During this scouting phase of tools, we also found a simple emulator called vecx, which was preferred because of how easy the code was to understand. The emulator even included an entire emulation implementation of m6809 in simple C. This was useful because it also allowed us to debug it quickly and find that the entry point of the program is
0x1e. You can reproduce this by setting a breakpoint in the very first
read8 of the program. I’d say it’s always helpful to have a simple reference to see how other noobs approached the same problem.
With that squared away, we now understand how other people develop in this arch. The last part we need is some form of static analysis for this ROM. In most cases like this, there will not be some plugin readily available for your decompiler. At this point, you can decide whether to implement an entire loader, which unwraps the object and tells the decompiler where the code begins, or manually mark the code yourself. In another writeup of this same challenge, which is done spectacularly, the author invests his time in writing his own loader for Ghidra.
When running the game, as shown in the IDE picture, it simply asks for a password. It’s eight chars, outside the bruteforceable range for a CTF. At this moment, we should be thinking about two more questions:
- Is verification time constant?
- Is each char verification dependent on the entire password?
Answer 1 is tricky because we can only debug this program once it is being emulated, which makes it extremely hard to detect changes in time when verifying something like
BAAAAAAA. Instead, we keep ##2 in mind.
We will be using IDA for static analysis, but you should be able to do this in Ghidra or Binja. For IDA, we need to manually mark the start of the code section because IDA has no knowledge of this binary format; however, it does understand m6809 instructions. In IDA, going to the EP we discovered earlier,
C while over it, we get disassembled instructions with general function boundary guesses from IDA.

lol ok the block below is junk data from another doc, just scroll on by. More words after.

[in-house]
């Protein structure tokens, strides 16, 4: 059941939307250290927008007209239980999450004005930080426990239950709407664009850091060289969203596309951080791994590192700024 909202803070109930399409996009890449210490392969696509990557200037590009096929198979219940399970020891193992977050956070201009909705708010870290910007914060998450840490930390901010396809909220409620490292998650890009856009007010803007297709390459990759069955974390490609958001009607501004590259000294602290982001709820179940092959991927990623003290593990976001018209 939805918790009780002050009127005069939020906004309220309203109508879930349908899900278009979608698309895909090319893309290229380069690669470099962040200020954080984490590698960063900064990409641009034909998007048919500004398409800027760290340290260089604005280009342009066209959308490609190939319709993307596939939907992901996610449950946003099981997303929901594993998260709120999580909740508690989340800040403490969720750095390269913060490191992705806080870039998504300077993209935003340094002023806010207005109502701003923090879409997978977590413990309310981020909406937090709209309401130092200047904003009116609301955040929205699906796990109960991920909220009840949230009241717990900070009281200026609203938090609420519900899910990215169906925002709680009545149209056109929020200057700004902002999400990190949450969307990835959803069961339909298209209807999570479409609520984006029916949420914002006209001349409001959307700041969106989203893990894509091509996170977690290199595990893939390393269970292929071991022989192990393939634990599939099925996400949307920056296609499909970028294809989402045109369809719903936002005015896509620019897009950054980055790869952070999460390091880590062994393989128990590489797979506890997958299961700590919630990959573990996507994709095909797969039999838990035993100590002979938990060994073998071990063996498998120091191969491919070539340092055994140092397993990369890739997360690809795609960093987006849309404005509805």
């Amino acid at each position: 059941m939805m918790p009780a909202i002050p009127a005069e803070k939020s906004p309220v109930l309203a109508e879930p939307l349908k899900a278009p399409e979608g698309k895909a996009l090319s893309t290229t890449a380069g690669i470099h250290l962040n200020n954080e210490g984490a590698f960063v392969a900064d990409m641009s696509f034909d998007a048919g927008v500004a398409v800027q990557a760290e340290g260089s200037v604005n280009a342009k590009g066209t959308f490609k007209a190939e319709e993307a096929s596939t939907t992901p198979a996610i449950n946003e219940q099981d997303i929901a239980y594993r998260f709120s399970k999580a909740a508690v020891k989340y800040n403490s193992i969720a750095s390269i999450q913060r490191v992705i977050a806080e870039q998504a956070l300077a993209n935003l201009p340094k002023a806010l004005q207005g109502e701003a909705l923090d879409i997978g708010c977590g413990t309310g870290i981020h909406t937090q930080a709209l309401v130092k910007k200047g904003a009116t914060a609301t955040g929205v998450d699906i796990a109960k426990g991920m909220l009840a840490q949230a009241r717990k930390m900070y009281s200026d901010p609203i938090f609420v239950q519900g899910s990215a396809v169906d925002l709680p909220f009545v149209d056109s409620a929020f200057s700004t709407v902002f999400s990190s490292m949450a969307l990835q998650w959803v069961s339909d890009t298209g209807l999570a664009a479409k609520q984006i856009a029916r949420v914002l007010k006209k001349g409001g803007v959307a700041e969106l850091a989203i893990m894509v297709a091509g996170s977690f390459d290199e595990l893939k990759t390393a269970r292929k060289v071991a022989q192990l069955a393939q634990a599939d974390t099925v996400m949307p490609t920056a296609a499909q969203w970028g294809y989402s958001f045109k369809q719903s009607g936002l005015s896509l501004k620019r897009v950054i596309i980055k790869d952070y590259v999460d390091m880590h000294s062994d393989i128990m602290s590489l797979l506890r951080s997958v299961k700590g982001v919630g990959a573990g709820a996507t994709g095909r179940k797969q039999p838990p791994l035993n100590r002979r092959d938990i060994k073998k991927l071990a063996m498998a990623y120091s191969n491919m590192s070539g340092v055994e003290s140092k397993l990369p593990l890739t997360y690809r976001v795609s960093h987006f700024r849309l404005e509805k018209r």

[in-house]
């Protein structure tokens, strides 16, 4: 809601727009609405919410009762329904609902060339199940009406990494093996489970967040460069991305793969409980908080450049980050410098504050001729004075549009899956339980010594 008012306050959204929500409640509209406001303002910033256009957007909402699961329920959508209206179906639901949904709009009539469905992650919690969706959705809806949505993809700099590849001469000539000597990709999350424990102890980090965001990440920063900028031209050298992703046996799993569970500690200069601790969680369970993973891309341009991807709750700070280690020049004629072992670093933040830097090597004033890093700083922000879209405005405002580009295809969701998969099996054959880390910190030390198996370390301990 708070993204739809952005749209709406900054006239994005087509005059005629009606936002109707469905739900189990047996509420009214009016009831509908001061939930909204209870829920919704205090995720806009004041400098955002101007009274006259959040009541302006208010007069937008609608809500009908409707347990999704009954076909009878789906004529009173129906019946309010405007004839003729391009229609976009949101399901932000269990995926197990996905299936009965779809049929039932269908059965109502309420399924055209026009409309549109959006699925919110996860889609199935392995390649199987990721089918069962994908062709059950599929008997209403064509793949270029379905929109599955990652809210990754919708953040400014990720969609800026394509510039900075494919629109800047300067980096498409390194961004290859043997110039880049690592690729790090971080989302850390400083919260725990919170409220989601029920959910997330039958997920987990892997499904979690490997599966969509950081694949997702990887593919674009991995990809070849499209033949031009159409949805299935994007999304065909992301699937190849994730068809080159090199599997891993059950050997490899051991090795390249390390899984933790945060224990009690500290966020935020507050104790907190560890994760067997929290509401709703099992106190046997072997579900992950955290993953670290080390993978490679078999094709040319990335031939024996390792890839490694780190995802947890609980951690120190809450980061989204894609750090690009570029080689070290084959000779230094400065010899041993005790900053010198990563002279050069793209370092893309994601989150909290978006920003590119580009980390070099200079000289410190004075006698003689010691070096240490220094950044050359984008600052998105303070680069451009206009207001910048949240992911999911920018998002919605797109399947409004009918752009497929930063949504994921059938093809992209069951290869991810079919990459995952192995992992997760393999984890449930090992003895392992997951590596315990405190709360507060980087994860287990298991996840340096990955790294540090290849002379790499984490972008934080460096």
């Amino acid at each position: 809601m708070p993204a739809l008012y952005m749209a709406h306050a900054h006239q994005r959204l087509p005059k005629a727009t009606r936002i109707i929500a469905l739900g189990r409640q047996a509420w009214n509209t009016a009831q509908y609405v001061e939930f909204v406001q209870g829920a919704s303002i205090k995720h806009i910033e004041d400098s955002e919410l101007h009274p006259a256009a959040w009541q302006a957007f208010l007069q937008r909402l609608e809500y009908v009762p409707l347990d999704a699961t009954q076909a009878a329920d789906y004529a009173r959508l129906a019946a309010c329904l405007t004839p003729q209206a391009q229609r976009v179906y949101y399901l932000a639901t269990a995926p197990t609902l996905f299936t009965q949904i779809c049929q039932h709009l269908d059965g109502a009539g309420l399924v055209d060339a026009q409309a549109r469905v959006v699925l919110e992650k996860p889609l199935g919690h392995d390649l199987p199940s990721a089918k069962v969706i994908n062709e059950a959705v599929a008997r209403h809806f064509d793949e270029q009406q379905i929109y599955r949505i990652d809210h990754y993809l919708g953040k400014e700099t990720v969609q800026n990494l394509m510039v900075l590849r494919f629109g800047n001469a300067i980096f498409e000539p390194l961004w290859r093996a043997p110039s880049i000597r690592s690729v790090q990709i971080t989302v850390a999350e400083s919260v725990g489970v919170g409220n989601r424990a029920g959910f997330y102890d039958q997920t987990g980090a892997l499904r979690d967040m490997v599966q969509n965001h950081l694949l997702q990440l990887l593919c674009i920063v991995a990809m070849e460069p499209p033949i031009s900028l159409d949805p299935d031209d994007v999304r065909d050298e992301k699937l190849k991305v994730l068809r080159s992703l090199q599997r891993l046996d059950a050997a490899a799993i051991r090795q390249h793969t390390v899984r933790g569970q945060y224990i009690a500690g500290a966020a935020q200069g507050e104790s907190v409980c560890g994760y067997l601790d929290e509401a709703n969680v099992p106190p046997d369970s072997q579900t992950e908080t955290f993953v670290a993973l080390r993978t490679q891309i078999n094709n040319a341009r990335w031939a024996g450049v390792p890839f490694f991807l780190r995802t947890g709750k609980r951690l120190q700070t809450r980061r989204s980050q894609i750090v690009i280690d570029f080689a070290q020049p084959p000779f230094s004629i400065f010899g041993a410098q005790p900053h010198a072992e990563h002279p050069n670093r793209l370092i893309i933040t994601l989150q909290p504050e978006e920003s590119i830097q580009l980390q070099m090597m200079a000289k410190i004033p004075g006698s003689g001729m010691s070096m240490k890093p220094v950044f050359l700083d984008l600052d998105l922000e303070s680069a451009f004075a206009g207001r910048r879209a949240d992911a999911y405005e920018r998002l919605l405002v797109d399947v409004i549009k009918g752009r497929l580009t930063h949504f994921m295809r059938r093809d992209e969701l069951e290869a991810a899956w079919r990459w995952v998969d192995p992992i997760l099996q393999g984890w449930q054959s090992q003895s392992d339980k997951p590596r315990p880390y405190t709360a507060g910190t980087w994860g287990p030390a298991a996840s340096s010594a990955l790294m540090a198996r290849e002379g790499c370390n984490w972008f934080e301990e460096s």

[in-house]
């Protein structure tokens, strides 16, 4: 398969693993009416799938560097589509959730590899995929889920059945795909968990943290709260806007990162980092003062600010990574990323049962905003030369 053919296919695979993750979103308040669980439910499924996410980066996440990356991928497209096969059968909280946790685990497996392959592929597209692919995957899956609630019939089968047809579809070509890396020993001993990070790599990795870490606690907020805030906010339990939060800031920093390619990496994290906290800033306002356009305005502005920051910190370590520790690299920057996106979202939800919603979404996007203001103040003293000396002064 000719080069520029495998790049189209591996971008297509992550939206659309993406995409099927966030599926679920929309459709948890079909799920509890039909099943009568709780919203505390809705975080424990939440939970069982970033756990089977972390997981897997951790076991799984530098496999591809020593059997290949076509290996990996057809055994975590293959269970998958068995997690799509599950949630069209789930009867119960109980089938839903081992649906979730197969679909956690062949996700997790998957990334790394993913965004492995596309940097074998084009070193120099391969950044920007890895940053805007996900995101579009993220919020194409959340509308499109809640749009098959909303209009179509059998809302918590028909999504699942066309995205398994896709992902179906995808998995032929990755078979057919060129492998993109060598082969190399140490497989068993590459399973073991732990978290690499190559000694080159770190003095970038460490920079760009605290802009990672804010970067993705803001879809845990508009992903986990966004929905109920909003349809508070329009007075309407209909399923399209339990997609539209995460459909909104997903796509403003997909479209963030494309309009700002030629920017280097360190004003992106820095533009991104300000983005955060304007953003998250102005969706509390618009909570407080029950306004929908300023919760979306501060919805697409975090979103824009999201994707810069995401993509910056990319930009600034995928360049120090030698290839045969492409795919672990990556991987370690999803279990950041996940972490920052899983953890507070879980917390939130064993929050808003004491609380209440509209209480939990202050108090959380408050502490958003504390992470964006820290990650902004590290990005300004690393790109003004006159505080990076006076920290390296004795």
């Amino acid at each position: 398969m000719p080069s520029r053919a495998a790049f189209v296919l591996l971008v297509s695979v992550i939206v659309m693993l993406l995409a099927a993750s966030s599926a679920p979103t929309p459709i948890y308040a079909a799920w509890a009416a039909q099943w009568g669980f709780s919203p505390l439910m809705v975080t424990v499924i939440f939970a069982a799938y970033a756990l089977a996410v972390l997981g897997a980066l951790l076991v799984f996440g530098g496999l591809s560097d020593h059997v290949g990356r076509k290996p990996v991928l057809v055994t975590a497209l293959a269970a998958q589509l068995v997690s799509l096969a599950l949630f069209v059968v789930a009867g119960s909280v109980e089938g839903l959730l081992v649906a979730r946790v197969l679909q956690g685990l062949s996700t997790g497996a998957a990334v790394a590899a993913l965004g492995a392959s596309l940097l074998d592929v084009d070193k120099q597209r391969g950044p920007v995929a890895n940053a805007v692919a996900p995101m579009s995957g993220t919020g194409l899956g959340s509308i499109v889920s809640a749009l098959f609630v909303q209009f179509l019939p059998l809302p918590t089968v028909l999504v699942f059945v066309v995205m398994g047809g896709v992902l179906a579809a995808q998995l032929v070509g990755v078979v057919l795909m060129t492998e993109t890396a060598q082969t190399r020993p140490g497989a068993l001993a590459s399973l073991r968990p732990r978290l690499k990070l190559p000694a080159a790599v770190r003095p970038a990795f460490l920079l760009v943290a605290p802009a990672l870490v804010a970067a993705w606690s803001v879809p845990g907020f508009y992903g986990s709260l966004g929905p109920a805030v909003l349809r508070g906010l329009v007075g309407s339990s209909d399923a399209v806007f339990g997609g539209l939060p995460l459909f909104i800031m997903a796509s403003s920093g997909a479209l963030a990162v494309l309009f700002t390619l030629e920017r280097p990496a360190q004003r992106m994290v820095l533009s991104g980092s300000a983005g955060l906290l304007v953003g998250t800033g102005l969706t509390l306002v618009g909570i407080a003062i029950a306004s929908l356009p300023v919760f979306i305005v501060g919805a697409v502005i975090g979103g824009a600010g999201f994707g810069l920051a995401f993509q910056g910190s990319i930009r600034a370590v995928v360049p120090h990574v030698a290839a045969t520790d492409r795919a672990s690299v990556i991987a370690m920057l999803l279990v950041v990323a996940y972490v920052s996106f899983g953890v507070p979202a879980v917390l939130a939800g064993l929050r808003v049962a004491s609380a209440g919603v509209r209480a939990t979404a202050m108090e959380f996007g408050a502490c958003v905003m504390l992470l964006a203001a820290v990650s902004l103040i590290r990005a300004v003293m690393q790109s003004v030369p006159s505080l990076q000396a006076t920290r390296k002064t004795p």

We are left with the following functions:
sub_974 sub_A5F sub_1470 sub_14D7 sub_1A63 sub_1C60 sub_219F sub_2549 sub_2851 sub_2D26 sub_2F3C sub_3274 sub_33C6 sub_3415 sub_350E sub_3577 sub_35A5 sub_4080 sub_4085 sub_4094 sub_40A5 sub_40AC sub_40BF sub_40F4
Decompilation won’t be an option here, but we can still use the CFG and XREFS to get a better understanding of this program. To better collaborate with my teammates and track our progress throughout the challenge, I used a tool I write called binsync. Through this public repo, you can see what we changed and when in our decompilers.
At this point in reversing, we may be tempted to just jump into the entry point and go off, but a wise reverser once told me:
“Don’t start where the program starts. Start where the interesting things start!”
At first, this seems like a stupid quote, but I promise it has actual application. A generally good piece of advice for reversing any program is finding the code location of output you associate to a state and then finding beacons. Beacons are structures and patterns that you recognize from programming or reversing. Recently, they have been a hot topic in research of qualitative analysis of reverse engineering. In those papers, they have recently shown that a breadth-first-search RE process that is both quick and precise tends to be the most effective when reversing.